Good news, if a BBC report of a Kurdish fighter is to be trusted. I hope and pray that it can.
From the BBC (via Ace of Spades):
The Islamic State (IS) militant group has been driven out of most of the northern Syrian town of Kobane, a Kurdish commander has told the BBC.
Baharin Kandal said IS fighters had retreated from all areas, except for two pockets of resistance in the east.
US-led air strikes have helped push back the militants, with another 14 conducted over the past 24 hours.
Meanwhile, the new UN human rights commissioner has called IS a "potentially genocidal" movement.
Speaking by phone, Kurdish commander Baharin Kandal told the BBC's Kasra Naji that she hoped the city would be "liberated soon".
Ms Kandal said her militia group had been receiving arms, supplies and fighters but she refused to say how, reports our correspondent, who is on the Turkish border near Kobane.
Kurdish defenders have victory in their sights. After exactly a month of fighting, they say they have driven Islamic State from most of the city.
The battle for Kobane, which is also known as Ayn al-Arab, is regarded as a major test of whether the US-led coalition's air campaign can push back IS.
Well, the answer for that last bit is "no, an air campaign will not push back ISIS." In Kobane ISIS met stiff resistance from people who possessed no illusions about the consequences of an ISIS victory. ISIS's penchant for burying people alive, beheading, crucifixion, mass executions and public displays of the bodies hardened the resolve of the Kurds, rather than throwing them into a panic. The Kurds' response of throwing everyone who was willing into the fight (including the elderly, children, and women) against this terrible enemy, is both an admirable and an atypical response. It is unrealistic to expect any and all people fighting ISIS to respond with the same heightened grit, determination, and heroism as the Kurds displayed in Kobane. Thus, the results cannot and will not be the same in future battles.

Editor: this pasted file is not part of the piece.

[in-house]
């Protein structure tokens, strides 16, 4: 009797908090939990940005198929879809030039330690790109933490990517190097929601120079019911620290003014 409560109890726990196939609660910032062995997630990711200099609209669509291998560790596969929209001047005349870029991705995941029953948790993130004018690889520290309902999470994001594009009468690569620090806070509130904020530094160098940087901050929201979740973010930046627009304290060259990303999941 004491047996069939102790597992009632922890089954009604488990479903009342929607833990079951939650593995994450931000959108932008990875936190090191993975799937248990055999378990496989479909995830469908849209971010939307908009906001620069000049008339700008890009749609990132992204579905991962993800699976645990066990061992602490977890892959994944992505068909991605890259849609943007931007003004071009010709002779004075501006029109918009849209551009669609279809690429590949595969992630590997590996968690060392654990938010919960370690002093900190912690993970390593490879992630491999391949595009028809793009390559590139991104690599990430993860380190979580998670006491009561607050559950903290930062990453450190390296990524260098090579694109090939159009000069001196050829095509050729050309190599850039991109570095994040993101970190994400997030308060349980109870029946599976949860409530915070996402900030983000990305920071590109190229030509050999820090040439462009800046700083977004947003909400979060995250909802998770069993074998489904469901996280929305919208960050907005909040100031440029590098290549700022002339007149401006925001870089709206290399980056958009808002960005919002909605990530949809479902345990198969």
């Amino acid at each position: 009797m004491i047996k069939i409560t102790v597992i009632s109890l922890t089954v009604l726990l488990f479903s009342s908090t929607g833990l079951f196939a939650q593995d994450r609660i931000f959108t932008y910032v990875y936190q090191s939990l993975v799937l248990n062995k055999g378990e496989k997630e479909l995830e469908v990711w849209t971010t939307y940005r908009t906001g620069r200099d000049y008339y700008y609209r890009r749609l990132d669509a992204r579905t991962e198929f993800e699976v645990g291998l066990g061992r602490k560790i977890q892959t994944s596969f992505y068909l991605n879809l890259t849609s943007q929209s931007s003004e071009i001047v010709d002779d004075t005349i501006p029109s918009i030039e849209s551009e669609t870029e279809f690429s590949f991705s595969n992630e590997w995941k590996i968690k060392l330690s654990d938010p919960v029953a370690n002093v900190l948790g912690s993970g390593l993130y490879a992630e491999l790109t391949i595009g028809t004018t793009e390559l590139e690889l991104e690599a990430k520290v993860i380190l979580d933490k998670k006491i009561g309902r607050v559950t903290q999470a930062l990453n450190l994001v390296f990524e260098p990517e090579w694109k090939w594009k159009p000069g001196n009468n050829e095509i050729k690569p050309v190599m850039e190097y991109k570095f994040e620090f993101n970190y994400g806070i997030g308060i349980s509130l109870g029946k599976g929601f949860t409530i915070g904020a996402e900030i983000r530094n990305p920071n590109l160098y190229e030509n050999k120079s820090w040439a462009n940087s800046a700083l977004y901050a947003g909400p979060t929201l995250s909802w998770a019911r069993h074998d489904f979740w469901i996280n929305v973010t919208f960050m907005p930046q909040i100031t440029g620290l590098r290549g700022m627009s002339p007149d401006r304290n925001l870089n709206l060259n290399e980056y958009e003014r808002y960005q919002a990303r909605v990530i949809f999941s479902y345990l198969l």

Basically, the U.S. air campaign will be effective only if all of the enemies of ISIS display heroic levels of courage and determination at all times. Sheer idiocy. An American general planning for a battle and who is expecting, or indeed relying upon, this level of desperation and requiring this amount of heroism from American troops is unreasonable-- and possibly criminal. Expecting constant heroism from loosely-organized, non-professional militias is ludicrous.
Yet, this seems to be the plans of the Obama Administration.